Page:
Monday, April 28, 2008

Six Dumbest Ideas

Your job, as a security practitioner, is to question - if not outright challenge!

This is a really old article, written by a very well respected security professional back in 2005. Although certainly some points are bang on the button, there’s good chunks of this that simply don’t stand up today. We definetely need to change the six dumbest ideas in Computer Security.

1 - Default Permit. Yes, is certainly correct, although how many times have you actually seen people do this, especially today? This might have been the case in 1999 (perhaps even 2005 when this article was written, but I doubt it), today however pretty much everything respects this ideal - especially firewalls that Marcus points out. The thing missing I suppose is where these default permits are - taking firewalls as an example, ingress default permits are as dead as a dodo now, but egress permits are still wide open from my experience, so there’s a valid point there.

2 - Enumerating Badness. Ah, the old white-list vs black-list. Whenever was this really a good idea? I get the point about anti-virus companies "enumerating badness" with their virus/malware libraries, but this is a bad example

3 - Penetrate and Patch. Once again, a good point, but misses that fact that software is complex and you are never going to get things 100% right. Relying on penetrate and patch for your whole security, bad, having to use it when holes are inevitably found, good. I just love the quote "Unless your system was supposed to be hackable then it shouldn't be hackable" in the article - this sort of assumes the "enumerating badness" argument in that we’ll either design software that can’t be hacked (limit the functionality to things we know work correctly), or we’ll protect the system from "bad" things happening. This assumes that we can tell "good" from "bad" (in contrast from #2, "bad" from "good"), which over time as research gets done we have to shift out knowledge. In the article the example of network being designed not to be hacked is a reasonable one, but it just doesn’t, IMO, work as well in software.

4 - Hacking is Cool. Ah, my favorite point in the whole article. This is the dumbest thing written here. If you think "hacking" is learning a bunch of exploits, then you are seriously mistaken. Hacking, in it’s traditional sense, in learning and understanding a system and then going about making it do things it was never designed to do. Running metaspolit is not hacking. Executing some "script" is not hacking. If (as some of the commenter’s on Digg point out) if wasn’t for "hackers" trying things out on their own systems and telling everyone their findings then we’d have systems (like WEP, web forums, stack/buffer overflow "guards", etc) that we "thought" were secure, but really weren’t. You actually do want to "give the hackers stock options, buy the books they write about their exploits, take classes on "extreme hacking kung fu" and pay them tens of thousands of dollars to do "penetration tests" against your systems" because they have knowledge and insights that are rare, that are often not in your organization, and have different views that the people that built/maintain/operate the system. Replacing "hacking is cool", with "engineering is cool" might very well be the way of the future (look up enrolment rates in computer science/engineering degrees to be very disheartened about this "future), but we need hackers to keep pushing the state-of-the-art and the boundary of good vs bad forward.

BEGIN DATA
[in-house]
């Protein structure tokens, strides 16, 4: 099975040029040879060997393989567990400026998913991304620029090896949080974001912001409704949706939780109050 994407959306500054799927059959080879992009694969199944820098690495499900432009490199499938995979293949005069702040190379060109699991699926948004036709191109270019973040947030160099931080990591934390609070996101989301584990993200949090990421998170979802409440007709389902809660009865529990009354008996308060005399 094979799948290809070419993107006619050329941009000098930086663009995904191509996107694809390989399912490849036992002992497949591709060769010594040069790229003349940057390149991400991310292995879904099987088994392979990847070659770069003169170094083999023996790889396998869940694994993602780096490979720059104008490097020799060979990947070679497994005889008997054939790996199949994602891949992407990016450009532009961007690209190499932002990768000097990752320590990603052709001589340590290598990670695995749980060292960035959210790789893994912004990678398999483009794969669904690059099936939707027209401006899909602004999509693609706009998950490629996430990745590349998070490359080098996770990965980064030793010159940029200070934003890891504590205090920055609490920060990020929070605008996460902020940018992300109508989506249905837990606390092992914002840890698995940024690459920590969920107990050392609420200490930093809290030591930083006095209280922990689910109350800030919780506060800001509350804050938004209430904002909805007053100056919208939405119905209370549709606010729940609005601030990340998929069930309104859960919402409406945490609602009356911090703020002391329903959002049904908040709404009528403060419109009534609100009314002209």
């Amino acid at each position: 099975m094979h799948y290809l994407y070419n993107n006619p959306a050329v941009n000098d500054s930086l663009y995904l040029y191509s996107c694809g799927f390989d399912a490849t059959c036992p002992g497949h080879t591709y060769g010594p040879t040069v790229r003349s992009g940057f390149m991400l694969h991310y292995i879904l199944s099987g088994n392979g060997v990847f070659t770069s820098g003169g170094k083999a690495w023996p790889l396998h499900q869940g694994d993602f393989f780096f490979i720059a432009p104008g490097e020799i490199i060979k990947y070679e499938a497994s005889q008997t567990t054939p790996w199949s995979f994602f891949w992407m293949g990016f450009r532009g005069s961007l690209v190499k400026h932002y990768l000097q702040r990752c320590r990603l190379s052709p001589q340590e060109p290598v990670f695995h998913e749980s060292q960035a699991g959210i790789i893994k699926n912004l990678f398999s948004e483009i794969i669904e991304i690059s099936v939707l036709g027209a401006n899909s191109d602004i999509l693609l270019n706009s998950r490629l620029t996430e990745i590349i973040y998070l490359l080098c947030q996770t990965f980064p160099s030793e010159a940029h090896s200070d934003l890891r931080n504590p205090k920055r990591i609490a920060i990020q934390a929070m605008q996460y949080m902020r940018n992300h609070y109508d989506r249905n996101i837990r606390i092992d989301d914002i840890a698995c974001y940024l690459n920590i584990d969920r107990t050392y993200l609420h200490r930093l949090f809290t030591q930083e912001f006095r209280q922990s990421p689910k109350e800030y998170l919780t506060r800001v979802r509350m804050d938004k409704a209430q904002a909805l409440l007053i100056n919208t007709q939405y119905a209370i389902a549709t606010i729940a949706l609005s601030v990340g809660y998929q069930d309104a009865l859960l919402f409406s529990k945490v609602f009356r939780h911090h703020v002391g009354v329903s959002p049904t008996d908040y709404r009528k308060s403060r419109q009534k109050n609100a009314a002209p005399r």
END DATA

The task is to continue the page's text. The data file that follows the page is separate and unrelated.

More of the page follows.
5 - Educating Users. I’d sort of agree here - one of the things Michael Howard said ages ago was if we had totally secure systems, the attackers would simply go after the users. This point however assumes we can solve all the issues with technology, which clearly we can’t. Attachments is one issue that is a difficult balance between usability (and the ability for people to do the work they have to do, simply), and security. If the balance is incorrect, it either pisses people off, or they work around it. Phishing is another good example where technology just isn’t working (or at least not as well as people would like), but education seems to work. I’d love to think that technology can solve any problem - I’m an engineer after all and sort of have that view built into me. The reality is though that some problems are intractable, at least for now, and we still have to educate users. Otherwise, why do we have driving licenses when we should just wait for the cars that drive themselves? Which is a good link to the final point….

6 - Action is Better Than Inaction. Network guy to CEO - "We’re under attack". CEO to network guy "Hold on, let me think about it for a while". I agree with the "don’t install the latest wizz-bang device/software", but evaluate, gather feedback, trial and slowly deploy argument, but the "do nothing" approach" is just myopic. If it’s possible for you to wait, then by all means wait and do it "properly". In the mean-time though, users are complaining that they can’t do xyz, like connect to the network via their laptops and show the boss something during the 2 minutes they might only have in the hallway. Security guys often find it far to easy to say "no" and cite concerns than to say "yes" for the benefit of the users and figure out what the risk is and try to mitigate it as much as possible.

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